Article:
Bang.

                How did it ever come to this, Gem thought as she clicked the hammer back, palm slick around the handle, and rested the gun against Ell’s temple. His eyes, a blue so dark it verged on black, stared hungrily back at her.

“You know it’s wrong,” she admonished, and searched his face for some reaction, some semblance of understanding.

“You know I don’t believe you,” he sighed back, his hunger fading into a passive mask.

Gem grimaced, displeased with his answer, and thought back to the first time she’d seen Ell kill. The woman had been 74, called Monica, a retired CEO. Ironic that she’d chosen a pristine and remote area of the Oregon woods for her golden years, having been the 27 year leader of a company that existed only to destroy by way of commercially logging the Amazon rainforest. How many people had gone homeless at her word? What number of species driven extinct under her reign? No way to know for sure, but she deserved to die.

And Ell had done it masterfully. He’d used the exact model chainsaw the loggers employed; the noise of it was astonishing, and it was all for Monica’s benefit. He wielded it as a conductor wields the baton: deftly, with premeditated movement. When it was eventually over, the silence seemed foreign, and Ell stood amidst the pieces, a red god surveying a sanguine kingdom, and Gem knew she’d never seen anything so beautifully primal.

“Why can’t you just stop? For me?” Gem knew the answer before she asked the question, but it flowed past her lips anyway, like exhaling smoke.

“You haven’t the right to ask me to stop when it was you who asked me to start. Why can’t you love me anyway?”

Ell looked at Gem as pain flickered across his face. She felt only regret. “Elliot,” she began, “I loved you because you were everything I wanted the world to be. Innocent. Good. And I ruined it. I made you a monster, just like the people we’ve killed. You have no place in the world I’m building.”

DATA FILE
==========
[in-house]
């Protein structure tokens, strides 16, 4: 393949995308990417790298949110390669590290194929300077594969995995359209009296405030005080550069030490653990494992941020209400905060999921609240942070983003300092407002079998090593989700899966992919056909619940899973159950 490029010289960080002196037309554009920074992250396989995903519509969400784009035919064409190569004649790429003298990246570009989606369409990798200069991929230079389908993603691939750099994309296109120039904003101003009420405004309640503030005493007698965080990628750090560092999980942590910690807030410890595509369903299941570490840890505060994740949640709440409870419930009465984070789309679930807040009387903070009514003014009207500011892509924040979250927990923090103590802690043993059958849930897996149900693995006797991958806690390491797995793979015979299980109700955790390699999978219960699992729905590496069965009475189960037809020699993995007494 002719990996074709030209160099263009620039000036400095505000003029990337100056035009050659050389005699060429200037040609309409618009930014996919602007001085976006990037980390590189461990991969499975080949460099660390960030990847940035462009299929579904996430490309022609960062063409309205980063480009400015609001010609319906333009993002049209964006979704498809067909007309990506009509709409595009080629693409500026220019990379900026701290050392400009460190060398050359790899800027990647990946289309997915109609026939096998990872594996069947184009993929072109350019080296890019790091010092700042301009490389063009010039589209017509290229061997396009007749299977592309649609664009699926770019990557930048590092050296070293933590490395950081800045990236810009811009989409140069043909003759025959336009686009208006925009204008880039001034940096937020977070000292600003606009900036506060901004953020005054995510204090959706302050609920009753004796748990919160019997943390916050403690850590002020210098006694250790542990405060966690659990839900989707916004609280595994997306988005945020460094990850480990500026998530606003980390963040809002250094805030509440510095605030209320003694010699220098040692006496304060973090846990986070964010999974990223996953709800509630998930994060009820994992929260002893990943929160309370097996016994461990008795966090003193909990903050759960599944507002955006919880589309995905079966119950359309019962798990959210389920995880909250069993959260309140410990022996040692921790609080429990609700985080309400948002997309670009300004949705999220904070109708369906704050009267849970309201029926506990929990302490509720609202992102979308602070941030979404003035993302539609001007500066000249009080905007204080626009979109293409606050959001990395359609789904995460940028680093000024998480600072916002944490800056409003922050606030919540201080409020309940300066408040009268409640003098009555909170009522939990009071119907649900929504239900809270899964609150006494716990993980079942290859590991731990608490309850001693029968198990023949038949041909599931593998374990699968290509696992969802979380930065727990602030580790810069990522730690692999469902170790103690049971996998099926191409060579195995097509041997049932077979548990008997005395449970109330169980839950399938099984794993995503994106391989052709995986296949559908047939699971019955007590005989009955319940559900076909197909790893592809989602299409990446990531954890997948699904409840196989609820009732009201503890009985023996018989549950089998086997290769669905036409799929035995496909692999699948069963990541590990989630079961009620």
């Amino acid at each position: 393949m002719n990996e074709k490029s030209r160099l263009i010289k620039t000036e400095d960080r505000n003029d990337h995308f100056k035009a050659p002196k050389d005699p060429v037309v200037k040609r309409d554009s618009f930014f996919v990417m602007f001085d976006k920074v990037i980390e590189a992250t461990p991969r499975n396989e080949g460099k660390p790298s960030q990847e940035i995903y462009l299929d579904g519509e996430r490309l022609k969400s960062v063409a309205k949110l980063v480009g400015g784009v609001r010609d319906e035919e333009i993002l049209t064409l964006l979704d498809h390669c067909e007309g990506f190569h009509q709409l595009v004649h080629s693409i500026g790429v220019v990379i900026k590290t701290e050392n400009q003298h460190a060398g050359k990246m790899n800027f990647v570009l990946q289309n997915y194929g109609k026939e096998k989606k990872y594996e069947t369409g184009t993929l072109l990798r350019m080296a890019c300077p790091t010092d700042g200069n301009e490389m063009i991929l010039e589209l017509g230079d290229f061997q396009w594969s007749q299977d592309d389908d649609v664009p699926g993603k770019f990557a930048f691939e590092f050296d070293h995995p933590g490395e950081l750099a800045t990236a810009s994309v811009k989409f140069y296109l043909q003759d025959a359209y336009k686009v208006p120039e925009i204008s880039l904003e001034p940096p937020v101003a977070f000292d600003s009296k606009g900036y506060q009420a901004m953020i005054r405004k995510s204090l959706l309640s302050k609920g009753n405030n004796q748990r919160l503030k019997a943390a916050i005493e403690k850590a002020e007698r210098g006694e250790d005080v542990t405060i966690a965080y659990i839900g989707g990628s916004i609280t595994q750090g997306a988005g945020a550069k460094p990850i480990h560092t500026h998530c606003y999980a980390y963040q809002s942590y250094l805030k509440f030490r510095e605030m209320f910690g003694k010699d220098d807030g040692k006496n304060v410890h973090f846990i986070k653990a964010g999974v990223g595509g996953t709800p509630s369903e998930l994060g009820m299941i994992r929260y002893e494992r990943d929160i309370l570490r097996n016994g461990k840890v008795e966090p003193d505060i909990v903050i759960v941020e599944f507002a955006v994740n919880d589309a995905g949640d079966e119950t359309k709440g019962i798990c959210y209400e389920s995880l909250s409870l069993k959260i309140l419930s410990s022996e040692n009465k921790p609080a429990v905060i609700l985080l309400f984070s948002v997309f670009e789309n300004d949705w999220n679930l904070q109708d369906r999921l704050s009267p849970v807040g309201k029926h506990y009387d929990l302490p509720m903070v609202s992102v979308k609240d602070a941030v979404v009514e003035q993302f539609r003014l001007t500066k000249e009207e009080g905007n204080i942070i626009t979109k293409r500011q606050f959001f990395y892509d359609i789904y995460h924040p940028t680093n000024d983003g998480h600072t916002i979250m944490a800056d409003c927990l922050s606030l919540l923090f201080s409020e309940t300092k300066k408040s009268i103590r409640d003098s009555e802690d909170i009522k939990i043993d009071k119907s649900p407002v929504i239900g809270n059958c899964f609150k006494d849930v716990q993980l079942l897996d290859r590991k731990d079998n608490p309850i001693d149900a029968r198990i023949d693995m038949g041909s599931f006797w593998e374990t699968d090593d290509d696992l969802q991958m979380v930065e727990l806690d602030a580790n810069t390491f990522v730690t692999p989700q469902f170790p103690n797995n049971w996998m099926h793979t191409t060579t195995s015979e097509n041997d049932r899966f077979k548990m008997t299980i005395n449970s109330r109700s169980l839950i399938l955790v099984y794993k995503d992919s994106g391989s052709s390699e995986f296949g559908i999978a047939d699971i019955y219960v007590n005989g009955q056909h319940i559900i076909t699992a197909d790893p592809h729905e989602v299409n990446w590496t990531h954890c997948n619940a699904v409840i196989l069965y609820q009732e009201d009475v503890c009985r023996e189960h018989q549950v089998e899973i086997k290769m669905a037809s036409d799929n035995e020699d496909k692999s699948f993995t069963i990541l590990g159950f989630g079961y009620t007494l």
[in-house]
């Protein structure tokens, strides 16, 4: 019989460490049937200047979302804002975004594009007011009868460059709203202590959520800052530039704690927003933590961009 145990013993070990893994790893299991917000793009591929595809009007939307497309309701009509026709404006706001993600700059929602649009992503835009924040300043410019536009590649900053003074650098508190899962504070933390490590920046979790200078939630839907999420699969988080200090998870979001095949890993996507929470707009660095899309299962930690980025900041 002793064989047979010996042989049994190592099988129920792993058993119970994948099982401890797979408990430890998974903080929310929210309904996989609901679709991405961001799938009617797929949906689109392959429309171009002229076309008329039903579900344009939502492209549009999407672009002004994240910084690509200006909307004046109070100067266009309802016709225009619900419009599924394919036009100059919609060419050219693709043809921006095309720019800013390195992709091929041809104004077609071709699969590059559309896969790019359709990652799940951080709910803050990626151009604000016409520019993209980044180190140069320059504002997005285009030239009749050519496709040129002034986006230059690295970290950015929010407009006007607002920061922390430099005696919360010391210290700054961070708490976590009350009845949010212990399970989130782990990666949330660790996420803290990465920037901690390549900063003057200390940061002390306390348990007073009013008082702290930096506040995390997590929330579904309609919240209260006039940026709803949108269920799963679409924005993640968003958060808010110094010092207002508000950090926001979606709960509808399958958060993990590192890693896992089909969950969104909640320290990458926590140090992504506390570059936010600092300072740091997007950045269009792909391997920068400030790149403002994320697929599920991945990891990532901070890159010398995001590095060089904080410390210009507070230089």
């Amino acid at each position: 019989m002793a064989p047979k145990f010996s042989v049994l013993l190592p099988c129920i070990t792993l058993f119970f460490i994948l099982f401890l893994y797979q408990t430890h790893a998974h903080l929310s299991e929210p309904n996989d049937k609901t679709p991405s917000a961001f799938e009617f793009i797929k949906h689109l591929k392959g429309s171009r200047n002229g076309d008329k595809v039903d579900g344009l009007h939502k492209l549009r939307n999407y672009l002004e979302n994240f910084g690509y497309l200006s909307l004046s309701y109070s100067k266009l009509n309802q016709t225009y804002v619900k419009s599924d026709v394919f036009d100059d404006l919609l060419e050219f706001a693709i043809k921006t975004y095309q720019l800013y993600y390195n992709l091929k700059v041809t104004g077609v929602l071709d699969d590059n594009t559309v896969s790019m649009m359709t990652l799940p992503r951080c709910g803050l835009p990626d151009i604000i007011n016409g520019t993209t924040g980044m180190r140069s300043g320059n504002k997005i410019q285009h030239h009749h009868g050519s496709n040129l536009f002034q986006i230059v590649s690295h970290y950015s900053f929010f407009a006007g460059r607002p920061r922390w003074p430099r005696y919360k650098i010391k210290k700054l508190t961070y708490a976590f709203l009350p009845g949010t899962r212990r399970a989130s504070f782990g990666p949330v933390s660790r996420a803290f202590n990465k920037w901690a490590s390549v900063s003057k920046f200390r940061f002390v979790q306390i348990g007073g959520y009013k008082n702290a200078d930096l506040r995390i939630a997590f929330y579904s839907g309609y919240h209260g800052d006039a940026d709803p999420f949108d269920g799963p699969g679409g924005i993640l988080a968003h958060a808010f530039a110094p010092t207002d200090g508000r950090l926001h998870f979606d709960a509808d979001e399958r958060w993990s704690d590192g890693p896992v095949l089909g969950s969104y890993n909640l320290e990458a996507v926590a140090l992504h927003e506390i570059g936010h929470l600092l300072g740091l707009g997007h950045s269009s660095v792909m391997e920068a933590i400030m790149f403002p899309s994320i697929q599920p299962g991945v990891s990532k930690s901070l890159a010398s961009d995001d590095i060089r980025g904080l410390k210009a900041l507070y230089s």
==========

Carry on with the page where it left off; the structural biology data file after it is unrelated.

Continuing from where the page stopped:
Gem flexed her hand around the gun, slid her finger over the waiting trigger as Ell replied, “Well then, neither do you.”

The bullet smashed his skull as his words fractured her mind. He’s right. I don’t, and I miss him already. Gem flicked the hammer back a second time, shoved the burning barrel against her own sweaty temple and thought, We made the world a better place.

                The shot rang out, but no one heard.

I was.

In 1985, I was a handmaid, with strength of will my sole possession as a slave.

 

In 1952, I was a piglet, saved by a farmer’s daughter, who learned that the web is mightier than the sword.

 

In 2006, I was a father, who gave up everything in a place of nothing, to save my son.

 

In 1995, I was a doctor’s wife, the only person left in the world who could actually see it falling apart.

 

In 2007, I was a 17 year old boy, who learned what it means to truly love someone “always.”

 

Today, I am a healer parading as a soldier, and a thief masquerading as a scholar, and a warrior struggling to become a savior.

 

Tomorrow? I could be anyone.